9.24.10 Duck, Duck, Plum
For a quick and easy weeknight dinner, may I recommend the duck breast? I never really thought I liked duck breast, finding it rather too pink and chewy for my taste. But then G taught me how to sear the bejesus out of it in a hot cast iron skillet, finish it in the oven, and serve it in thin, juicy slices topped with a bit of crisp skin. Accompanied by a pile of tangy sauerkraut and some greens dressed with a walnut vinaigrette, you've got an admirable meal on the table in 20 minutes. Another thing that goes especially well with duck is any sort of fruit chutney you might have hanging around.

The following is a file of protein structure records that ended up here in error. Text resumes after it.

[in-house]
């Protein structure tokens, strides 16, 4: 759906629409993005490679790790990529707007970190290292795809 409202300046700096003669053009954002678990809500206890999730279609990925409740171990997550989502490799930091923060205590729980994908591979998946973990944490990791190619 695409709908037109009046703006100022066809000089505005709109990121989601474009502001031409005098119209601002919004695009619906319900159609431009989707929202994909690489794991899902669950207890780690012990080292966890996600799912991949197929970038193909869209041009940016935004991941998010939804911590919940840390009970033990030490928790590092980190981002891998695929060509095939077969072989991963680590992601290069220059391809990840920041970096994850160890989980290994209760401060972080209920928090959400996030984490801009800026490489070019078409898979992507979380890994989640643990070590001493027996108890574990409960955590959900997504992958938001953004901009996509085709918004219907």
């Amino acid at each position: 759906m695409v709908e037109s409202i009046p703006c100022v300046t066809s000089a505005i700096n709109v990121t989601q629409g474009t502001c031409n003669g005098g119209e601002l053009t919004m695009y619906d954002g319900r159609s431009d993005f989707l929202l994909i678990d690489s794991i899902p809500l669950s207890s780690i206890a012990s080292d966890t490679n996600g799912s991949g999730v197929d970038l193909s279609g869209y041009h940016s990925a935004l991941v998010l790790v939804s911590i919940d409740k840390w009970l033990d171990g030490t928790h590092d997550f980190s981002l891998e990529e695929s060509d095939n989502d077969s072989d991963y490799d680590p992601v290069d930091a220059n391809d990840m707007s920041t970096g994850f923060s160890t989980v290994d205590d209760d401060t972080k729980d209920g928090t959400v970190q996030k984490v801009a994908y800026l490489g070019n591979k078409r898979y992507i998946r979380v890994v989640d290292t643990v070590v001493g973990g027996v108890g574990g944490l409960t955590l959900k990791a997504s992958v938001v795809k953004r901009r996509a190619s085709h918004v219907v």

I heat a few of these pickled plums in a small skillet and spoon them over the duck just before serving—divine! If you don't have these on hand (but you should, they're a snap to make and the last of the season's plums are crying out to be preserved), you can warm plum (or any other fruit) chutney or even jam with a couple of tablespoons of balsamic vinegar for a similar effect.SEARED DUCK BREAST WTH PICKLED PLUMSserves 22 duck breasts (halves), skin on and off the bone6 pickled plums (or jam/chutney and balsamic vinegar)sea salt and pepperPreheat the oven to 350.Salt and pepper the breasts generously on both sides. Meanwhile, place a large cast iron or other heavy skillet over high heat. When it's piping hot, place the duck breasts in, skin side down and sear well, about 4 minutes. Turn and sear the other side, about 3 minutes. Then remove to a roasting pan and place in the oven for about 8 minutes. (You can strain and save the duck fat in a little glass jar. It's wonderful for frying potatoes.)While the duck is roasting, heat the pickled plums in a small skillet over medium heat, allowing them to dissolve a bit. If you're using jam or chutney, heat about 4 tablespoons with a tablespoon or two of balsamic vinegar.Remove duck from oven, slice thinly and drizzle with warm plum mixture.